Large swaths of the country are hunkering down in preparation for a winter snow storm, and those persons most in danger during such emergencies are those who rely on medical devices for their safety and health.
The Food and Drug Administration wants to hear from the public and from medical professionals about how the ongoing supply and production of medical devices can be protected during natural disasters or severe weather situations. In April, they’ll hold an Advisory Committee dedicated to the topic in the hopes of developing steps that might be taken to ensure safety in the future.
Until that happens, though, they also want people across the country to stay safe during hazardous weather. If your device requires electricity in order to operate, then you should speak to your doctor and learn what you can do to protect yourself. If power loss is likely, get in touch with emergency officials and have them transport you someplace safe before the storm hits.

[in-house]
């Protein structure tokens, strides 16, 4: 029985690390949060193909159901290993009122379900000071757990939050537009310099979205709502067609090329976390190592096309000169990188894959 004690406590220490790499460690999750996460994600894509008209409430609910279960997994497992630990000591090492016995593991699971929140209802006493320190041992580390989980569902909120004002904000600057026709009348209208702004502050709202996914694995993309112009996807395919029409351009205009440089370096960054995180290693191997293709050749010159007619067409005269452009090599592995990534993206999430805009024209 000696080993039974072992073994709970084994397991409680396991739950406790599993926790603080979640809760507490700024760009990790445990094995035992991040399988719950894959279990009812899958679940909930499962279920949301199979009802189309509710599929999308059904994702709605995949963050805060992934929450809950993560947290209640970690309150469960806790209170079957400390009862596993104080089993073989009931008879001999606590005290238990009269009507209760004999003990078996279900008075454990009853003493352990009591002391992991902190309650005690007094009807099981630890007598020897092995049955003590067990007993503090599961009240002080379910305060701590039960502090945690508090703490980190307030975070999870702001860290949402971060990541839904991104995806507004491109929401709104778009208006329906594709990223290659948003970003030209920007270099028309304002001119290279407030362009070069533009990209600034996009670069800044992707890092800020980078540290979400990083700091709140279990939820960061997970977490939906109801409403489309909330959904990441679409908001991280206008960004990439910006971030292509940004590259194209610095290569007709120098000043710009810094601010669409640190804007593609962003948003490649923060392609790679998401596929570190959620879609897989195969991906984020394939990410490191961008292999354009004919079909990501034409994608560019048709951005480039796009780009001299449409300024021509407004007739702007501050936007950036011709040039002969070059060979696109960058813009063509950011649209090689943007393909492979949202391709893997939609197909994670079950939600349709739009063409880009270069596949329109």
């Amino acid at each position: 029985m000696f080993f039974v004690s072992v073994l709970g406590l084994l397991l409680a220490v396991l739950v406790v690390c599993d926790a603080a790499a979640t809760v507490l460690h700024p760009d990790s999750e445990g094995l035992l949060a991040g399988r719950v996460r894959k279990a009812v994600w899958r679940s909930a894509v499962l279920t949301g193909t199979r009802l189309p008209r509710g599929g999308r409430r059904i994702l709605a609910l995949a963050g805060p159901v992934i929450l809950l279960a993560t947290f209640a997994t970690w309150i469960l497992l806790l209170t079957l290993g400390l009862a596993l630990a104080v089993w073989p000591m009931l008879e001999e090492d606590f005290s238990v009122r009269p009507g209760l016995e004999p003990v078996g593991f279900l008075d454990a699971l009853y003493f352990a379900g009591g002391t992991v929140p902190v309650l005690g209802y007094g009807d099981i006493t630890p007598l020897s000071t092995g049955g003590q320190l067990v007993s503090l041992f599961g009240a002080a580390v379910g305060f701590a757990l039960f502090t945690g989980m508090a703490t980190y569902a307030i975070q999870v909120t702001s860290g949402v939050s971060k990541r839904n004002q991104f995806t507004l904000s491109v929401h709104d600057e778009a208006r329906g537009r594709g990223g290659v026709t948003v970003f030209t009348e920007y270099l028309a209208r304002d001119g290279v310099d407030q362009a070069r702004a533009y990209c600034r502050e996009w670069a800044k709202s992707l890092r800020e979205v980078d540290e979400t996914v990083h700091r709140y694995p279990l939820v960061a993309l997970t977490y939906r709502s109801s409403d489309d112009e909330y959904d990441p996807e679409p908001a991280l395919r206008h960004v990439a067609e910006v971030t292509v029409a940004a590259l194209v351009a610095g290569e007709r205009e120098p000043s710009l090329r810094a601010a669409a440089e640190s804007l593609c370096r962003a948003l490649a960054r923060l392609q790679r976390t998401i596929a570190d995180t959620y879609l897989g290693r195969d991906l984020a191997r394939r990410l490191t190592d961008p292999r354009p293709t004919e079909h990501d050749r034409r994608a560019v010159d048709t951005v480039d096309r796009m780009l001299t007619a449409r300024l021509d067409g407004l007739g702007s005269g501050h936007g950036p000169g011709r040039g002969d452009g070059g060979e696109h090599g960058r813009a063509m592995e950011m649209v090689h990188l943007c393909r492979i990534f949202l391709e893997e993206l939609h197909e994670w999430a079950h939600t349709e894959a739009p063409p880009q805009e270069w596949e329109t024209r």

If your device has some other power source, such as a battery, make sure you have extra components on hand so that you can switch out parts if the primary unit becomes compromised. And if your device supplies you with oxygen, don’t use open flames to light your home if the power goes out, as this could easily lead to a fire.